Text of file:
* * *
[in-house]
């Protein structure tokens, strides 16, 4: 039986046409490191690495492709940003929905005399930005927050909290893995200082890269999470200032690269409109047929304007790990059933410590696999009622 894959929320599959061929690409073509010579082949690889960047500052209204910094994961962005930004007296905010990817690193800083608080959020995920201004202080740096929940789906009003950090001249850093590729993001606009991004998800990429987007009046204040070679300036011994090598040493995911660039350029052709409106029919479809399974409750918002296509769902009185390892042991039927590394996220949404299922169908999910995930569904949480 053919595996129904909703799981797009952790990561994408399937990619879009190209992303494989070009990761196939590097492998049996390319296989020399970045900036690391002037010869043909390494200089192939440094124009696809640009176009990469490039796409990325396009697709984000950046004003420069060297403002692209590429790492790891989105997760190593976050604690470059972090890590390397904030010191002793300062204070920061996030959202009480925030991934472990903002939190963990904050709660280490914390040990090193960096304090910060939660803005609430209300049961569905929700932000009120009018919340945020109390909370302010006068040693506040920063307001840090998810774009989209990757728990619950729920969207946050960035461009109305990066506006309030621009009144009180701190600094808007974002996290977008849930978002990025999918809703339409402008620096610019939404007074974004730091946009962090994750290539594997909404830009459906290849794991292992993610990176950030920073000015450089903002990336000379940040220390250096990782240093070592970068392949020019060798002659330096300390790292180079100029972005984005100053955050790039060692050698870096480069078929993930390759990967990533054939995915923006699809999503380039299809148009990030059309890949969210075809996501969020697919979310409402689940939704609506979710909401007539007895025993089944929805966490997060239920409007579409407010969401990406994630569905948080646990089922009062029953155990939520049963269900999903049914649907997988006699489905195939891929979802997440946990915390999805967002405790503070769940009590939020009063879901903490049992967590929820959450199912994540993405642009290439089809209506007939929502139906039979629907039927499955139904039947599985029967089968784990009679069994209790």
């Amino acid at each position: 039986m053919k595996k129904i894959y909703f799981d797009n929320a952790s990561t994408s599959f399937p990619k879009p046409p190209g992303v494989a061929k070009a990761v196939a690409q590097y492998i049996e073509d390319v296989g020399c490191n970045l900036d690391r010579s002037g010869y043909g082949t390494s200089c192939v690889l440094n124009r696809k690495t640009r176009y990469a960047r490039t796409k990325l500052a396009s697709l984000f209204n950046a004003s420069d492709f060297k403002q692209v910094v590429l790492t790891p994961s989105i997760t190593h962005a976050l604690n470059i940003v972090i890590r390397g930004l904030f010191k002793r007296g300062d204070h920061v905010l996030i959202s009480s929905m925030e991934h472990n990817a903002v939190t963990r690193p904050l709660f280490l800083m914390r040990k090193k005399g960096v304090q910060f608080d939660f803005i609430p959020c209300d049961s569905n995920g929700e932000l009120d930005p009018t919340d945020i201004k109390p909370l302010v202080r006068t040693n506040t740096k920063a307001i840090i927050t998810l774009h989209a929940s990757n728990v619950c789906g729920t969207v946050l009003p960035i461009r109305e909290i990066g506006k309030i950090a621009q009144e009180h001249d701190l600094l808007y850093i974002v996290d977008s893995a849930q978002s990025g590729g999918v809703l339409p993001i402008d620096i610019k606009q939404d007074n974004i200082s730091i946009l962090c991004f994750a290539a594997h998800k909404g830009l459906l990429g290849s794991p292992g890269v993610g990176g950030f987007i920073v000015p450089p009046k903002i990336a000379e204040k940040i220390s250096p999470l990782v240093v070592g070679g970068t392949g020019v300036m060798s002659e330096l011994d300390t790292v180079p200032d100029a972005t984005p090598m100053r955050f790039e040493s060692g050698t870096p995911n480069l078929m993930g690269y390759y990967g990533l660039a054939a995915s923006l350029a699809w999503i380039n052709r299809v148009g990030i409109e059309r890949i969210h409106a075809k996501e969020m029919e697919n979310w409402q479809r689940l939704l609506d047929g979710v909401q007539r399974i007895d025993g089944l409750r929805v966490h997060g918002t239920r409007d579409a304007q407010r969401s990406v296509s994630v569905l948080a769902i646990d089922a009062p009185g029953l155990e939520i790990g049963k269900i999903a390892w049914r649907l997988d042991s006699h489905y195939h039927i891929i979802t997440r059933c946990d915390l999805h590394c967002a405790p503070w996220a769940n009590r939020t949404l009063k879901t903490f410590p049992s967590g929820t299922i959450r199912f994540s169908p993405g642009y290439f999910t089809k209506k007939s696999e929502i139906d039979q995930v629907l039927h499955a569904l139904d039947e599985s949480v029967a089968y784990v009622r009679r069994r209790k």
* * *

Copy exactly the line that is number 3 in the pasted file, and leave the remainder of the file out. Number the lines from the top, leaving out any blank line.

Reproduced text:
């Amino acid at each position: 039986m053919k595996k129904i894959y909703f799981d797009n929320a952790s990561t994408s599959f399937p990619k879009p046409p190209g992303v494989a061929k070009a990761v196939a690409q590097y492998i049996e073509d390319v296989g020399c490191n970045l900036d690391r010579s002037g010869y043909g082949t390494s200089c192939v690889l440094n124009r696809k690495t640009r176009y990469a960047r490039t796409k990325l500052a396009s697709l984000f209204n950046a004003s420069d492709f060297k403002q692209v910094v590429l790492t790891p994961s989105i997760t190593h962005a976050l604690n470059i940003v972090i890590r390397g930004l904030f010191k002793r007296g300062d204070h920061v905010l996030i959202s009480s929905m925030e991934h472990n990817a903002v939190t963990r690193p904050l709660f280490l800083m914390r040990k090193k005399g960096v304090q910060f608080d939660f803005i609430p959020c209300d049961s569905n995920g929700e932000l009120d930005p009018t919340d945020i201004k109390p909370l302010v202080r006068t040693n506040t740096k920063a307001i840090i927050t998810l774009h989209a929940s990757n728990v619950c789906g729920t969207v946050l009003p960035i461009r109305e909290i990066g506006k309030i950090a621009q009144e009180h001249d701190l600094l808007y850093i974002v996290d977008s893995a849930q978002s990025g590729g999918v809703l339409p993001i402008d620096i610019k606009q939404d007074n974004i200082s730091i946009l962090c991004f994750a290539a594997h998800k909404g830009l459906l990429g290849s794991p292992g890269v993610g990176g950030f987007i920073v000015p450089p009046k903002i990336a000379e204040k940040i220390s250096p999470l990782v240093v070592g070679g970068t392949g020019v300036m060798s002659e330096l011994d300390t790292v180079p200032d100029a972005t984005p090598m100053r955050f790039e040493s060692g050698t870096p995911n480069l078929m993930g690269y390759y990967g990533l660039a054939a995915s923006l350029a699809w999503i380039n052709r299809v148009g990030i409109e059309r890949i969210h409106a075809k996501e969020m029919e697919n979310w409402q479809r689940l939704l609506d047929g979710v909401q007539r399974i007895d025993g089944l409750r929805v966490h997060g918002t239920r409007d579409a304007q407010r969401s990406v296509s994630v569905l948080a769902i646990d089922a009062p009185g029953l155990e939520i790990g049963k269900i999903a390892w049914r649907l997988d042991s006699h489905y195939h039927i891929i979802t997440r059933c946990d915390l999805h590394c967002a405790p503070w996220a769940n009590r939020t949404l009063k879901t903490f410590p049992s967590g929820t299922i959450r199912f994540s169908p993405g642009y290439f999910t089809k209506k007939s696999e929502i139906d039979q995930v629907l039927h499955a569904l139904d039947e599985s949480v029967a089968y784990v009622r009679r069994r209790k």